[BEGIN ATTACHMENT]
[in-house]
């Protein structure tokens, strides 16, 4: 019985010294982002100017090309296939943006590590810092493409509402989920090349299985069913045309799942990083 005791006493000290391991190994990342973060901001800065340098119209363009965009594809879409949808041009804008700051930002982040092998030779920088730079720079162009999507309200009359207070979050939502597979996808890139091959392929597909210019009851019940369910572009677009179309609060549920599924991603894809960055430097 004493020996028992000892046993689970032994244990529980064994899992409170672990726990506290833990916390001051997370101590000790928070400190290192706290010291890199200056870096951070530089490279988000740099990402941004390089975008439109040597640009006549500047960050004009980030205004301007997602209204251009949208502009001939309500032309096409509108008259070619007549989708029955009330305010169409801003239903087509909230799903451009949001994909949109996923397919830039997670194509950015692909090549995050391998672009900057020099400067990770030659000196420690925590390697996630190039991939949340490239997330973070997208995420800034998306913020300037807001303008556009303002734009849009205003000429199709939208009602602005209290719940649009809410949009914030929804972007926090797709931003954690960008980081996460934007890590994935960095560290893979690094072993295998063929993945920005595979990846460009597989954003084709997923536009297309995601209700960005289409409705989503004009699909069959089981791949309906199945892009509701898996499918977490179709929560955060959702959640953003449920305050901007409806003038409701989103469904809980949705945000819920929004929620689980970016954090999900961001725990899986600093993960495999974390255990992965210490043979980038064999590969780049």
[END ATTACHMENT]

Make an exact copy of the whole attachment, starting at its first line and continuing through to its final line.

[in-house]
């Protein structure tokens, strides 16, 4: 019985010294982002100017090309296939943006590590810092493409509402989920090349299985069913045309799942990083 005791006493000290391991190994990342973060901001800065340098119209363009965009594809879409949808041009804008700051930002982040092998030779920088730079720079162009999507309200009359207070979050939502597979996808890139091959392929597909210019009851019940369910572009677009179309609060549920599924991603894809960055430097 004493020996028992000892046993689970032994244990529980064994899992409170672990726990506290833990916390001051997370101590000790928070400190290192706290010291890199200056870096951070530089490279988000740099990402941004390089975008439109040597640009006549500047960050004009980030205004301007997602209204251009949208502009001939309500032309096409509108008259070619007549989708029955009330305010169409801003239903087509909230799903451009949001994909949109996923397919830039997670194509950015692909090549995050391998672009900057020099400067990770030659000196420690925590390697996630190039991939949340490239997330973070997208995420800034998306913020300037807001303008556009303002734009849009205003000429199709939208009602602005209290719940649009809410949009914030929804972007926090797709931003954690960008980081996460934007890590994935960095560290893979690094072993295998063929993945920005595979990846460009597989954003084709997923536009297309995601209700960005289409409705989503004009699909069959089981791949309906199945892009509701898996499918977490179709929560955060959702959640953003449920305050901007409806003038409701989103469904809980949705945000819920929004929620689980970016954090999900961001725990899986600093993960495999974390255990992965210490043979980038064999590969780049």